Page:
BeveragesFood CultureSpicy Foods

To Eat is Human; to Eat Spicy Foods is Divine

spicy foods, sriracha

First there was chipotle. No, not the company, but a jalapeño that’s been smoked and dried. Dusted onto potato chips and sneaked into sauce, chipotle and its subtle, smoky heat nudged its way into consumer packaged foods more than a decade ago. I credit this one small slice of spice for softening the American palate for the chile wave to come. From Thai chile to harissa, gochujang to habanero, we are eating it up and the spicier and more spiced the better. Predictions of Sriracha’s imminent demise a few years ago proved to be totally overblown. In today’s packaged beverage market, companies are launching product lines to capture the customer that seeks out spicy and spiced, and are including at least one heavily spiced or spicy product in their assortment.

Indian Spices are Ancient but New Again


As America becomes more diverse, ethnic flavors are becoming commonplace, moving into packaged foods and beverages. Chaasi developed a line of ‘Indian-style spiced yoghurt drinks’ that riff on lassi, a spiced yogurt drink from the Indian subcontinent. Blueberry Cinnamon Rose has a mild flavor but the added sea salt, as in a traditional salted lassi, gives the dish a pleasant savoriness. Cashew Spiced Chai blends ginger and black pepper for a hit of warm heat.


Building on the health benefits of turmeric, a rhizome ground into powder and used as a seasoning across India, Turveda developed a line of “curcumin rich beverages” (curcumin is the beneficial substance in turmeric). Built around the power of Ayurveda, an ancient Indian system of natural healing, Turveda incorporates traditional Ayurvedic spices into its turmeric sparkling beverages. Seasoned with ginger and black pepper, two other ingredients that add warm spiciness to food, these drinks offer a window into the changing perception of spice in the beverage category.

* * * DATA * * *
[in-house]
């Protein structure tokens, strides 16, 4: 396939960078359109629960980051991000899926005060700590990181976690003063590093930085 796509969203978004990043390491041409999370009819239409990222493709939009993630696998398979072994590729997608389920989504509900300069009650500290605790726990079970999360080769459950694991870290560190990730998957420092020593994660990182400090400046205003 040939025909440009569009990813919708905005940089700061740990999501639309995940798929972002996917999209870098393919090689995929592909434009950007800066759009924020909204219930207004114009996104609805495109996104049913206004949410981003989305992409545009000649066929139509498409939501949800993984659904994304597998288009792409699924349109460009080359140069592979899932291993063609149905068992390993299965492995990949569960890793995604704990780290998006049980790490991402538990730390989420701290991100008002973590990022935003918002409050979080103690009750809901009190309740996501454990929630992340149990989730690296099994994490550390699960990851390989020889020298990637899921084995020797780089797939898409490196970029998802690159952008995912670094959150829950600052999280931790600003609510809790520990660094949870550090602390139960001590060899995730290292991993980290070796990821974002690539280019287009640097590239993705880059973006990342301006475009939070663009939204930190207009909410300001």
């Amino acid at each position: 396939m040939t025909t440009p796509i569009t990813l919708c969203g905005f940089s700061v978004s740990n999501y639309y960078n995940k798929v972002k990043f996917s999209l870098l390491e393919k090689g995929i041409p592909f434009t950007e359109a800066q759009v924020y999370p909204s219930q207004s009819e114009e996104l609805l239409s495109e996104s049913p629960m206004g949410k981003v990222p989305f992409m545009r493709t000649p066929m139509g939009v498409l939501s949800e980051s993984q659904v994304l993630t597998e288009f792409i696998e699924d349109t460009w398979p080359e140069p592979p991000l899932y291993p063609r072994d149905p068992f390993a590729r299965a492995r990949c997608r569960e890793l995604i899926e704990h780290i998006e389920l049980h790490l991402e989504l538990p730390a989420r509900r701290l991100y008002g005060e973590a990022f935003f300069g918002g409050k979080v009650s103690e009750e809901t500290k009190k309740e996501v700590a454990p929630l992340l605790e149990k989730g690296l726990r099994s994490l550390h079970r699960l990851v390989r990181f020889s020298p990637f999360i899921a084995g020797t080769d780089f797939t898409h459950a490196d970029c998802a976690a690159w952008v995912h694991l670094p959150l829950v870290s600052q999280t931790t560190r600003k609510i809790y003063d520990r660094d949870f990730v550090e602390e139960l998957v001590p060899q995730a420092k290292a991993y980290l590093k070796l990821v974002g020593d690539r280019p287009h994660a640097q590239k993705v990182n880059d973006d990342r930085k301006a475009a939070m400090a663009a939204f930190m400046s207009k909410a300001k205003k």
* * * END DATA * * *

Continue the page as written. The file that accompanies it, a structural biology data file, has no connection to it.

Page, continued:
The Juice Movement Helped Normalize Spicy Heat

Modern Alkeme

Packaged in a black-wrapped bottle that looks fresh in the refrigerated section of the store (more on that soon), Modern Alkemes line of tea-based tonics are adapted from an ancient Japanese recipe. These drinks were designed to be used as part of a cleanse to eliminate toxins but are making their way into daily use or as “maintenance,” post-cleanse. Sure, the base is mildly sweet coconut water but the added ghost chile pepper gives the drink an “unforgettable hint of spicy.”

Sap on Tap

Ginger and lime were once considered seasonings only for Asian meals. Turns out the powerful one-two of sour lime and spicy ginger make for what’s next in water. Sap on Tap built Maple Water with Ginger and Lime flavor around its classic maple water base which softens the pungency of the other two ingredients. But the Maple Water with Ginger and Lime is punchy without being too aggressive. It makes a nice intro to the world of spiced and spicy beverages.


Spiced foods, those containing aromatic or pungent seasonings, and spicy foods, those seasoned with chilies, are on a roll. There are health benefits to eating these foods which may be driving their appeal but the greater exposure of most Americans to a wide range of cultures and flavors is also helping build interest in these foods and beverages. I expect to see an even greater range of well-seasoned and spiced beverages and packaged foods in the future.


If you’d like to share your perspective or discuss ours, please email Peter Allen to schedule a conversation.